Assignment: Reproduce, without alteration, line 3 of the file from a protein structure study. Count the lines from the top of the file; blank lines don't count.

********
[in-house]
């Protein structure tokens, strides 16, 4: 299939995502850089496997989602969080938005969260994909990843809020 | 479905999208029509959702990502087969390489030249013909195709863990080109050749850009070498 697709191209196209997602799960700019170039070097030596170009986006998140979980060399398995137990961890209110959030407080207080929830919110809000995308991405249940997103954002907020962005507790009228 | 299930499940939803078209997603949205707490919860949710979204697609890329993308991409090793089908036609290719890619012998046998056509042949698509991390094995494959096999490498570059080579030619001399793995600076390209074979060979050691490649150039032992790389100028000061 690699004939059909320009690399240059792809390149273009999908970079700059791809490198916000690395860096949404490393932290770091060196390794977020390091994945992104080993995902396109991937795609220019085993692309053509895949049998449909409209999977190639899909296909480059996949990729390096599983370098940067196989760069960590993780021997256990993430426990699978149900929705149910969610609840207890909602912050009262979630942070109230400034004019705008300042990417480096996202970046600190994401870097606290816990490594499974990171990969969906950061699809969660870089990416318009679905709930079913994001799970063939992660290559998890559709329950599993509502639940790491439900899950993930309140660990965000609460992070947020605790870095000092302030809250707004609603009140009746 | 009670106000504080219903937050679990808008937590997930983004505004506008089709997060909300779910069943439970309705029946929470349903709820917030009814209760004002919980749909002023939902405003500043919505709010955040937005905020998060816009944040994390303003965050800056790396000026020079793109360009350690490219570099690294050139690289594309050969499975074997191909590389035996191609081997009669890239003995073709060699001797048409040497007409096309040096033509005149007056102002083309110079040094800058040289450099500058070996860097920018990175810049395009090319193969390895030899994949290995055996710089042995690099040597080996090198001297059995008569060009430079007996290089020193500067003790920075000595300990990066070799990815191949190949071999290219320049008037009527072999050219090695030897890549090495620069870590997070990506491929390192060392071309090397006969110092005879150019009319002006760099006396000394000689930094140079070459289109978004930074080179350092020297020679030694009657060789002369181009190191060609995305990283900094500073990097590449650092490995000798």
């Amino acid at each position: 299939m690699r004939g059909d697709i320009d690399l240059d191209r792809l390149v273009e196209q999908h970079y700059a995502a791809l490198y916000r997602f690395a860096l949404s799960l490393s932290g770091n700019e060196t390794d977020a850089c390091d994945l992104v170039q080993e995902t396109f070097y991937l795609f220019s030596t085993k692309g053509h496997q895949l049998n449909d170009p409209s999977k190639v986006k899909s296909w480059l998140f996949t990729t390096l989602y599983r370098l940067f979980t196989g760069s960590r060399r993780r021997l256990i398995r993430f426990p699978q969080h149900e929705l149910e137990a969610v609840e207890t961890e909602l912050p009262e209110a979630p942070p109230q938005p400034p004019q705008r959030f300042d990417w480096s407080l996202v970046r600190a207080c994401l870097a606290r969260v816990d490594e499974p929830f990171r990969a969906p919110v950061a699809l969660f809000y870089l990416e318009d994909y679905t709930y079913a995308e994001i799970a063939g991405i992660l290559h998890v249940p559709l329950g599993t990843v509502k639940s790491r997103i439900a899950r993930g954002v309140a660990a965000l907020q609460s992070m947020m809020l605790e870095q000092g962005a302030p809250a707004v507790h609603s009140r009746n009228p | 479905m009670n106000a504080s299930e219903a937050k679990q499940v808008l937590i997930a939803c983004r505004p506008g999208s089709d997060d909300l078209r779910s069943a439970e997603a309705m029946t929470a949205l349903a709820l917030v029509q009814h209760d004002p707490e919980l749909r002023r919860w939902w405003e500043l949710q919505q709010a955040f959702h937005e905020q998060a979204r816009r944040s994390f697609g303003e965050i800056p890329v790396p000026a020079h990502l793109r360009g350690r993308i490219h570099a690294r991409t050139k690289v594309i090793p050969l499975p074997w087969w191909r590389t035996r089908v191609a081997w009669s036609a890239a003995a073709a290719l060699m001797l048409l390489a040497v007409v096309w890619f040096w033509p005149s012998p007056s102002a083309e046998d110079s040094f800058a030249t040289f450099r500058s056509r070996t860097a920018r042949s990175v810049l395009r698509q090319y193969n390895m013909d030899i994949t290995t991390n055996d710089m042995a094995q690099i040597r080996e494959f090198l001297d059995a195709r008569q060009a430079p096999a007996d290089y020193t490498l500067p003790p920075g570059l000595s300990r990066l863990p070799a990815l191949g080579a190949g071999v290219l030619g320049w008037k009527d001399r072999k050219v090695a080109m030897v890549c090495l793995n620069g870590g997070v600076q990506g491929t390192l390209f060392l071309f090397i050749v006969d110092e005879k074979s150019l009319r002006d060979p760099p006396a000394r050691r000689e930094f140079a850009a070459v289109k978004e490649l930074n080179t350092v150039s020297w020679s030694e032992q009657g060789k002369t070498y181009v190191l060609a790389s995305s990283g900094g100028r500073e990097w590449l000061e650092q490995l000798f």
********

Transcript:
């Amino acid at each position: 299939m690699r004939g059909d697709i320009d690399l240059d191209r792809l390149v273009e196209q999908h970079y700059a995502a791809l490198y916000r997602f690395a860096l949404s799960l490393s932290g770091n700019e060196t390794d977020a850089c390091d994945l992104v170039q080993e995902t396109f070097y991937l795609f220019s030596t085993k692309g053509h496997q895949l049998n449909d170009p409209s999977k190639v986006k899909s296909w480059l998140f996949t990729t390096l989602y599983r370098l940067f979980t196989g760069s960590r060399r993780r021997l256990i398995r993430f426990p699978q969080h149900e929705l149910e137990a969610v609840e207890t961890e909602l912050p009262e209110a979630p942070p109230q938005p400034p004019q705008r959030f300042d990417w480096s407080l996202v970046r600190a207080c994401l870097a606290r969260v816990d490594e499974p929830f990171r990969a969906p919110v950061a699809l969660f809000y870089l990416e318009d994909y679905t709930y079913a995308e994001i799970a063939g991405i992660l290559h998890v249940p559709l329950g599993t990843v509502k639940s790491r997103i439900a899950r993930g954002v309140a660990a965000l907020q609460s992070m947020m809020l605790e870095q000092g962005a302030p809250a707004v507790h609603s009140r009746n009228p | 479905m009670n106000a504080s299930e219903a937050k679990q499940v808008l937590i997930a939803c983004r505004p506008g999208s089709d997060d909300l078209r779910s069943a439970e997603a309705m029946t929470a949205l349903a709820l917030v029509q009814h209760d004002p707490e919980l749909r002023r919860w939902w405003e500043l949710q919505q709010a955040f959702h937005e905020q998060a979204r816009r944040s994390f697609g303003e965050i800056p890329v790396p000026a020079h990502l793109r360009g350690r993308i490219h570099a690294r991409t050139k690289v594309i090793p050969l499975p074997w087969w191909r590389t035996r089908v191609a081997w009669s036609a890239a003995a073709a290719l060699m001797l048409l390489a040497v007409v096309w890619f040096w033509p005149s012998p007056s102002a083309e046998d110079s040094f800058a030249t040289f450099r500058s056509r070996t860097a920018r042949s990175v810049l395009r698509q090319y193969n390895m013909d030899i994949t290995t991390n055996d710089m042995a094995q690099i040597r080996e494959f090198l001297d059995a195709r008569q060009a430079p096999a007996d290089y020193t490498l500067p003790p920075g570059l000595s300990r990066l863990p070799a990815l191949g080579a190949g071999v290219l030619g320049w008037k009527d001399r072999k050219v090695a080109m030897v890549c090495l793995n620069g870590g997070v600076q990506g491929t390192l390209f060392l071309f090397i050749v006969d110092e005879k074979s150019l009319r002006d060979p760099p006396a000394r050691r000689e930094f140079a850009a070459v289109k978004e490649l930074n080179t350092v150039s020297w020679s030694e032992q009657g060789k002369t070498y181009v190191l060609a790389s995305s990283g900094g100028r500073e990097w590449l000061e650092q490995l000798f």